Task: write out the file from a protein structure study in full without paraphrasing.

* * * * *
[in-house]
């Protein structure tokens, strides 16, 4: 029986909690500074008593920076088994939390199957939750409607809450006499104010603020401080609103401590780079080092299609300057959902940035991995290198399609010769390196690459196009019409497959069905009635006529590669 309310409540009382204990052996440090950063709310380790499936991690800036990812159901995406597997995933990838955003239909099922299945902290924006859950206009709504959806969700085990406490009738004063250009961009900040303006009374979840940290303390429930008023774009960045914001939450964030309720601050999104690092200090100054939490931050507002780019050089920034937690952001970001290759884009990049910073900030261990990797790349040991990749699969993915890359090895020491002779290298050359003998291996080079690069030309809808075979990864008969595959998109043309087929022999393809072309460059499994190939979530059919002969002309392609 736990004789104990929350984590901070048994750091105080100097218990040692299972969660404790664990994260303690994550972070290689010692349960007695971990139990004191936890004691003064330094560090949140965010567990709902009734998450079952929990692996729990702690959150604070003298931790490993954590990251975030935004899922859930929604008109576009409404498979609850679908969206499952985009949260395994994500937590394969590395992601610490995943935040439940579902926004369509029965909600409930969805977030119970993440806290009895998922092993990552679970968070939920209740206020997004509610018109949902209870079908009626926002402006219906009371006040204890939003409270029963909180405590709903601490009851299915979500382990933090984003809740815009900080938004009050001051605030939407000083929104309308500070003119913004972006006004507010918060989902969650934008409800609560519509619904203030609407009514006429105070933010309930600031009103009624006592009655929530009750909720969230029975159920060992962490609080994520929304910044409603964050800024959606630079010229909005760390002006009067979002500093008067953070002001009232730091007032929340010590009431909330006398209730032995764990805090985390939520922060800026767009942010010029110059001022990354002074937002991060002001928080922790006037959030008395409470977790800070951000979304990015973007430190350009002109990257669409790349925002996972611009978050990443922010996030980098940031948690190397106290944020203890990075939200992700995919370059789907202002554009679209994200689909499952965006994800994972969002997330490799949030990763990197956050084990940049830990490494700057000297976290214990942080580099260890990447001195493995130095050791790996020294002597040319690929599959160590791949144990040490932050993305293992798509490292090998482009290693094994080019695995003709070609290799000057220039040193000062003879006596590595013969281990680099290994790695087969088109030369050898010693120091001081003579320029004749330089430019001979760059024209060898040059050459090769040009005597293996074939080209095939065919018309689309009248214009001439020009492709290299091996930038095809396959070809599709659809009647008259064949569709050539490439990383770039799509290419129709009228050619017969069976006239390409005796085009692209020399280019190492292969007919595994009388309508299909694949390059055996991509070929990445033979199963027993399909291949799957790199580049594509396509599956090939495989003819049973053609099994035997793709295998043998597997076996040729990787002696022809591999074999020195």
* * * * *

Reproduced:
[in-house]
């Protein structure tokens, strides 16, 4: 029986909690500074008593920076088994939390199957939750409607809450006499104010603020401080609103401590780079080092299609300057959902940035991995290198399609010769390196690459196009019409497959069905009635006529590669 309310409540009382204990052996440090950063709310380790499936991690800036990812159901995406597997995933990838955003239909099922299945902290924006859950206009709504959806969700085990406490009738004063250009961009900040303006009374979840940290303390429930008023774009960045914001939450964030309720601050999104690092200090100054939490931050507002780019050089920034937690952001970001290759884009990049910073900030261990990797790349040991990749699969993915890359090895020491002779290298050359003998291996080079690069030309809808075979990864008969595959998109043309087929022999393809072309460059499994190939979530059919002969002309392609 736990004789104990929350984590901070048994750091105080100097218990040692299972969660404790664990994260303690994550972070290689010692349960007695971990139990004191936890004691003064330094560090949140965010567990709902009734998450079952929990692996729990702690959150604070003298931790490993954590990251975030935004899922859930929604008109576009409404498979609850679908969206499952985009949260395994994500937590394969590395992601610490995943935040439940579902926004369509029965909600409930969805977030119970993440806290009895998922092993990552679970968070939920209740206020997004509610018109949902209870079908009626926002402006219906009371006040204890939003409270029963909180405590709903601490009851299915979500382990933090984003809740815009900080938004009050001051605030939407000083929104309308500070003119913004972006006004507010918060989902969650934008409800609560519509619904203030609407009514006429105070933010309930600031009103009624006592009655929530009750909720969230029975159920060992962490609080994520929304910044409603964050800024959606630079010229909005760390002006009067979002500093008067953070002001009232730091007032929340010590009431909330006398209730032995764990805090985390939520922060800026767009942010010029110059001022990354002074937002991060002001928080922790006037959030008395409470977790800070951000979304990015973007430190350009002109990257669409790349925002996972611009978050990443922010996030980098940031948690190397106290944020203890990075939200992700995919370059789907202002554009679209994200689909499952965006994800994972969002997330490799949030990763990197956050084990940049830990490494700057000297976290214990942080580099260890990447001195493995130095050791790996020294002597040319690929599959160590791949144990040490932050993305293992798509490292090998482009290693094994080019695995003709070609290799000057220039040193000062003879006596590595013969281990680099290994790695087969088109030369050898010693120091001081003579320029004749330089430019001979760059024209060898040059050459090769040009005597293996074939080209095939065919018309689309009248214009001439020009492709290299091996930038095809396959070809599709659809009647008259064949569709050539490439990383770039799509290419129709009228050619017969069976006239390409005796085009692209020399280019190492292969007919595994009388309508299909694949390059055996991509070929990445033979199963027993399909291949799957790199580049594509396509599956090939495989003819049973053609099994035997793709295998043998597997076996040729990787002696022809591999074999020195």